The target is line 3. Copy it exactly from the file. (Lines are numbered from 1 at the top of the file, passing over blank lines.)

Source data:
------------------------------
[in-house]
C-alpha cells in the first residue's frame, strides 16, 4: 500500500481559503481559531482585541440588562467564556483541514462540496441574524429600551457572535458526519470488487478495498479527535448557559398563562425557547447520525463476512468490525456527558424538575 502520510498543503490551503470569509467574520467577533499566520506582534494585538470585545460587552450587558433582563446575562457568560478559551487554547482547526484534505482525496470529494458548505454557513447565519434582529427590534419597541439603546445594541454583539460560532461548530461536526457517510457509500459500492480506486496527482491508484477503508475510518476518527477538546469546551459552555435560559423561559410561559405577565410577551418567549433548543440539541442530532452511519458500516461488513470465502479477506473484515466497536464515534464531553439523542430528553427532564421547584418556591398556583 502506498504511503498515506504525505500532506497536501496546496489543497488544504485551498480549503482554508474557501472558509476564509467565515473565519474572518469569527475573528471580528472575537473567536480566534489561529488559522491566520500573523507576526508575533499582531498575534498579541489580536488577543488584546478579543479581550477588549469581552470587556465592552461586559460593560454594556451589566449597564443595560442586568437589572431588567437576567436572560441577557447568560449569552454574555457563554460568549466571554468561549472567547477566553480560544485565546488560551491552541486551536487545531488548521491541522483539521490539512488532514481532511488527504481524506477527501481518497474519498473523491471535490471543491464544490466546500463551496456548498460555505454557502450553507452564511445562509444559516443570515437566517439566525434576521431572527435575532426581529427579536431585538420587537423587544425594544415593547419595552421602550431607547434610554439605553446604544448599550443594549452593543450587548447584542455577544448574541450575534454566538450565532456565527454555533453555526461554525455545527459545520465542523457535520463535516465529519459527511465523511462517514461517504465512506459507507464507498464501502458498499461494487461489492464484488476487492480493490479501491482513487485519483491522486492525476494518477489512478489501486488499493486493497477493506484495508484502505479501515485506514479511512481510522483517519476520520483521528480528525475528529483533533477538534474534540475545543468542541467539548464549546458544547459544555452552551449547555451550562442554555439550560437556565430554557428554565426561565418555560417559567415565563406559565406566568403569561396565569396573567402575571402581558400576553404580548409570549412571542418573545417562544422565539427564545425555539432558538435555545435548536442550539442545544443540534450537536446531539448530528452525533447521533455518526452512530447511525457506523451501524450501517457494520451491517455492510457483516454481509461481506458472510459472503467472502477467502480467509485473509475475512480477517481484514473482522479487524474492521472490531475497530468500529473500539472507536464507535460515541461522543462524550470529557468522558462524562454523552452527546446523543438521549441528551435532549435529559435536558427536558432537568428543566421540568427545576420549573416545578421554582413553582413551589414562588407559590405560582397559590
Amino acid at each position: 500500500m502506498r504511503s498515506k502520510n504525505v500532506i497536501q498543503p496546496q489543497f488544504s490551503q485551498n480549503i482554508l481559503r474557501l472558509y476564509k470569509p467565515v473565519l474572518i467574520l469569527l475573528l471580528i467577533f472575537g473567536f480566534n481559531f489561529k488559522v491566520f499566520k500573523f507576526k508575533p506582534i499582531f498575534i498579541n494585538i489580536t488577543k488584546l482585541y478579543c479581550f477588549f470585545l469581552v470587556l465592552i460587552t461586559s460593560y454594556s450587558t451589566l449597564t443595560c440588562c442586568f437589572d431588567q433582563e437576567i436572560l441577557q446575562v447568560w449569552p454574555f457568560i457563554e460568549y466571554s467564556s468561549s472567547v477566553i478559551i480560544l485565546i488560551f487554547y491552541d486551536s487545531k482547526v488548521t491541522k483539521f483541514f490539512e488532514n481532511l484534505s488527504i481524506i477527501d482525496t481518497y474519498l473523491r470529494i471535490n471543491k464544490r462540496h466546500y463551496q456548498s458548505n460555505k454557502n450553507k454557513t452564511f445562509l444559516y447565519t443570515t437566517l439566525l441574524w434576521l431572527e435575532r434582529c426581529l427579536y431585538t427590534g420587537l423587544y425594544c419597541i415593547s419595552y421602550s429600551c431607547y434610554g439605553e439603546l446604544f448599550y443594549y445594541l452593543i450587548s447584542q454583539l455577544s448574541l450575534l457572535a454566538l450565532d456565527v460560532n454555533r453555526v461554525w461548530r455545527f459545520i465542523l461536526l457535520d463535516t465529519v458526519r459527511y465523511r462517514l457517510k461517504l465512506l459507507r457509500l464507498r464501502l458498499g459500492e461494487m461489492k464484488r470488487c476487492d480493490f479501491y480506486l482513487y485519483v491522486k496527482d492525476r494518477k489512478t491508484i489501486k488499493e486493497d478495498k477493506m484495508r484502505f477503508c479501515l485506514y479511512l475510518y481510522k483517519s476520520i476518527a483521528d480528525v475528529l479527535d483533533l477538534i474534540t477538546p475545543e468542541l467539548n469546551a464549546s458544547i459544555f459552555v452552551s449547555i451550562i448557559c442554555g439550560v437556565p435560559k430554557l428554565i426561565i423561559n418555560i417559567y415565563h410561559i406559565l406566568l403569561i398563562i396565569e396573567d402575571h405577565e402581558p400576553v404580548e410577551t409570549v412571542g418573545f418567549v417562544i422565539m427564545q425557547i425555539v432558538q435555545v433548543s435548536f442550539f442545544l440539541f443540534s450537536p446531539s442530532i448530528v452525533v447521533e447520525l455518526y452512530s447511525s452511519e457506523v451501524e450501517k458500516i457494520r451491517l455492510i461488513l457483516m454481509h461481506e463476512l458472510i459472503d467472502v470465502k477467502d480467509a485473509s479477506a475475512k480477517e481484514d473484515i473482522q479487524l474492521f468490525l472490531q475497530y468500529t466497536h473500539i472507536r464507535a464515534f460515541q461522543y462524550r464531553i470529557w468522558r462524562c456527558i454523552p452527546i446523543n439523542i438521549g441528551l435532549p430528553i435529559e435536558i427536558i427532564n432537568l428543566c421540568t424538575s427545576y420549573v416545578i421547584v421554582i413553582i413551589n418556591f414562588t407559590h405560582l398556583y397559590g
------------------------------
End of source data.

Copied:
Amino acid at each position: 500500500m502506498r504511503s498515506k502520510n504525505v500532506i497536501q498543503p496546496q489543497f488544504s490551503q485551498n480549503i482554508l481559503r474557501l472558509y476564509k470569509p467565515v473565519l474572518i467574520l469569527l475573528l471580528i467577533f472575537g473567536f480566534n481559531f489561529k488559522v491566520f499566520k500573523f507576526k508575533p506582534i499582531f498575534i498579541n494585538i489580536t488577543k488584546l482585541y478579543c479581550f477588549f470585545l469581552v470587556l465592552i460587552t461586559s460593560y454594556s450587558t451589566l449597564t443595560c440588562c442586568f437589572d431588567q433582563e437576567i436572560l441577557q446575562v447568560w449569552p454574555f457568560i457563554e460568549y466571554s467564556s468561549s472567547v477566553i478559551i480560544l485565546i488560551f487554547y491552541d486551536s487545531k482547526v488548521t491541522k483539521f483541514f490539512e488532514n481532511l484534505s488527504i481524506i477527501d482525496t481518497y474519498l473523491r470529494i471535490n471543491k464544490r462540496h466546500y463551496q456548498s458548505n460555505k454557502n450553507k454557513t452564511f445562509l444559516y447565519t443570515t437566517l439566525l441574524w434576521l431572527e435575532r434582529c426581529l427579536y431585538t427590534g420587537l423587544y425594544c419597541i415593547s419595552y421602550s429600551c431607547y434610554g439605553e439603546l446604544f448599550y443594549y445594541l452593543i450587548s447584542q454583539l455577544s448574541l450575534l457572535a454566538l450565532d456565527v460560532n454555533r453555526v461554525w461548530r455545527f459545520i465542523l461536526l457535520d463535516t465529519v458526519r459527511y465523511r462517514l457517510k461517504l465512506l459507507r457509500l464507498r464501502l458498499g459500492e461494487m461489492k464484488r470488487c476487492d480493490f479501491y480506486l482513487y485519483v491522486k496527482d492525476r494518477k489512478t491508484i489501486k488499493e486493497d478495498k477493506m484495508r484502505f477503508c479501515l485506514y479511512l475510518y481510522k483517519s476520520i476518527a483521528d480528525v475528529l479527535d483533533l477538534i474534540t477538546p475545543e468542541l467539548n469546551a464549546s458544547i459544555f459552555v452552551s449547555i451550562i448557559c442554555g439550560v437556565p435560559k430554557l428554565i426561565i423561559n418555560i417559567y415565563h410561559i406559565l406566568l403569561i398563562i396565569e396573567d402575571h405577565e402581558p400576553v404580548e410577551t409570549v412571542g418573545f418567549v417562544i422565539m427564545q425557547i425555539v432558538q435555545v433548543s435548536f442550539f442545544l440539541f443540534s450537536p446531539s442530532i448530528v452525533v447521533e447520525l455518526y452512530s447511525s452511519e457506523v451501524e450501517k458500516i457494520r451491517l455492510i461488513l457483516m454481509h461481506e463476512l458472510i459472503d467472502v470465502k477467502d480467509a485473509s479477506a475475512k480477517e481484514d473484515i473482522q479487524l474492521f468490525l472490531q475497530y468500529t466497536h473500539i472507536r464507535a464515534f460515541q461522543y462524550r464531553i470529557w468522558r462524562c456527558i454523552p452527546i446523543n439523542i438521549g441528551l435532549p430528553i435529559e435536558i427536558i427532564n432537568l428543566c421540568t424538575s427545576y420549573v416545578i421547584v421554582i413553582i413551589n418556591f414562588t407559590h405560582l398556583y397559590g